I I became aware of this recently published book, again, through the National Center for Science Education. The book is called The Monkey’s Voyage: How Improbable Journeys Shaped the History of Life by Alan de Queiroz.
My first impression is that this is a gorgeous book. The cover slip is very heavy paper, not the thin flaky stuff. The cover art is great.
Then I read the included letter and press release about the book. I’ve never heard of Dr. de Queiroz, which is fine. Except for a few big names, whose papers I read regularly, I’m not “in the circles” of evolutionary biologists. Just doing some basic searches shows that he publishes quite a bit (which is normal) and several of his publications are cited quite a bit (several hundred).
Here’s my concern… and I hope that it will be answered in the book.
He is proposing a rather radical revision of how we view biogeography. Basically, biogeography is the science of the distribution and diversity of organisms on Earth. More specifically, it generally means how very similar organisms are on widely different continents. For example, closely related flightless birds exist in Africa, South America, and Australia/New Zealand.
His suggestion is that travel of organisms across oceans is more important than the rifting of continents and ocean spread in plate tectonics.
I just go the book today and it’s a hefty tome. There are 360 pages (with small type and not a lot of pictures) with an index, bibliography, and endnotes. I’ll be reading it over the next few weeks. I doubt it will be as interesting (and it’s certainly not as short) as The Accidental Species.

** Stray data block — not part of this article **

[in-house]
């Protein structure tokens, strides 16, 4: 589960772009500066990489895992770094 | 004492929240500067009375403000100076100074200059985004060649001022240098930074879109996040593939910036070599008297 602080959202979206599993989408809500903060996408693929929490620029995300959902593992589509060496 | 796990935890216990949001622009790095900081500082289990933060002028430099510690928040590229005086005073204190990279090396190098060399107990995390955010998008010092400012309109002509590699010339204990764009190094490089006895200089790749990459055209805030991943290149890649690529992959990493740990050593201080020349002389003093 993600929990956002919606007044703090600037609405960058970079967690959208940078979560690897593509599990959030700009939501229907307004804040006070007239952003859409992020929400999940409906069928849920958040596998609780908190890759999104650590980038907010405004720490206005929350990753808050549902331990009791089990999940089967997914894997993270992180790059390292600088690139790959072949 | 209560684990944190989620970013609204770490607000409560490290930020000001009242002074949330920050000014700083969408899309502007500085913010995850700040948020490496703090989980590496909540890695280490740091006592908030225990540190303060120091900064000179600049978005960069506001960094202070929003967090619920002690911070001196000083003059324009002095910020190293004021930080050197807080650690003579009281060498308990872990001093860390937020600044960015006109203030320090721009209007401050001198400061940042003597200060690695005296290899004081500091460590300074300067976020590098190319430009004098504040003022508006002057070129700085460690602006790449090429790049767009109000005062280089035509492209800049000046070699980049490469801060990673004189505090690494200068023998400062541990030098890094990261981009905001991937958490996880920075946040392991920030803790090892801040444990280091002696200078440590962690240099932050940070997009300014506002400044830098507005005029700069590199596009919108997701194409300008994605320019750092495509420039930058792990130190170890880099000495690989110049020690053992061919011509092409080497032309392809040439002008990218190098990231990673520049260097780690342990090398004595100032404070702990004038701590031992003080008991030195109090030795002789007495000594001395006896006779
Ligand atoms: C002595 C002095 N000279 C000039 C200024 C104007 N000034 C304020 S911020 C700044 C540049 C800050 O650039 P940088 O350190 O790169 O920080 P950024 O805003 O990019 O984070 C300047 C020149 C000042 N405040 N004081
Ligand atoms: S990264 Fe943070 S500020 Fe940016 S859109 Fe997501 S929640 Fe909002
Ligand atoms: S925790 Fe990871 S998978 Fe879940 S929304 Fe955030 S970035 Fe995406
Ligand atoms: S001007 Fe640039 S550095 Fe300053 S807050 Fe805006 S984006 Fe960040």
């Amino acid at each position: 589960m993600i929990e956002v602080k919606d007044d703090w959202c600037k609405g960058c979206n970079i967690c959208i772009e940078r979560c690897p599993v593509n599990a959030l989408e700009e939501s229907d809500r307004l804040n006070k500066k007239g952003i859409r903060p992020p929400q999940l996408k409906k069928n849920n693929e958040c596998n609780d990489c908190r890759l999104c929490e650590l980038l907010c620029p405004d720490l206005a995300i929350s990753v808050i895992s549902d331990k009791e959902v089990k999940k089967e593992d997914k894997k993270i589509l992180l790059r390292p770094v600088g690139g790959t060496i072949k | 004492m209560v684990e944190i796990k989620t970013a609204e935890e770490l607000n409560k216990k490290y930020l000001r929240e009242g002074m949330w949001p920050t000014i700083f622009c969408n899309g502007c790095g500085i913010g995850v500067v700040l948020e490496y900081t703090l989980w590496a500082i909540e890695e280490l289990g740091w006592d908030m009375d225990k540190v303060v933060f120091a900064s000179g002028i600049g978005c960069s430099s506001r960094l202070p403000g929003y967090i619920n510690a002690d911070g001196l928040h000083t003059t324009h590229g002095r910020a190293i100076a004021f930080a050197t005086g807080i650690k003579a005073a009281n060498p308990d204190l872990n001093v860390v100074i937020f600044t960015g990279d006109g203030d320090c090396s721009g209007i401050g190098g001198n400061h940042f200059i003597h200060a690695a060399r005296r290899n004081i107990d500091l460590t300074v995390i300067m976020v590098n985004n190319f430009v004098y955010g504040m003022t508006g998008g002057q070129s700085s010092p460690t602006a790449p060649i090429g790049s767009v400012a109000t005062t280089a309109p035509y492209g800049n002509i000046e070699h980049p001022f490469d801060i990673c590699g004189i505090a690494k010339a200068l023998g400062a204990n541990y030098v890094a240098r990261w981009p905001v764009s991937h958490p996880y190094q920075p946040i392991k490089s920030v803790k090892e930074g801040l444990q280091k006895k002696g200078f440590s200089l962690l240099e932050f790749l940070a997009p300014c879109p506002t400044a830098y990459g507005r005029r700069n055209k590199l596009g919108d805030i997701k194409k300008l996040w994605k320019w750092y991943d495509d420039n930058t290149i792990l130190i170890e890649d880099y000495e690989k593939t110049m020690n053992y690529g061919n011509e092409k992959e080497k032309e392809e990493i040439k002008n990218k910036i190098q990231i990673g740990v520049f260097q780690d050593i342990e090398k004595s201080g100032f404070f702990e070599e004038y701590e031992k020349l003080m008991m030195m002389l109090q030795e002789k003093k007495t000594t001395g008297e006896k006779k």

I’d also like to make a brief comment on my review of Darwin’s Doubt. I am mired in other, more interesting projects now. I’m sorry. Yes, Meyer burned me out. Hunting down multiple quotemines per page was a taxing requirement.
I hope, by now, everyone realizes just how sad Meyer’s book actually is. Even if Meyer manages to talk about the evidence that he claims elsewhere, I can’t see how anyone could consider his book to be useful… even if his notions are correct.
Anyone who makes that many mistakes (and it’s being charitable to call these mistakes, I really think that they are deliberate lies) in just a few chapters has some serious problems with scholarship.
If anyone has a specific page (or short range of pages) that they would like me to specifically comment on, then I think I’m done with that monstrosity.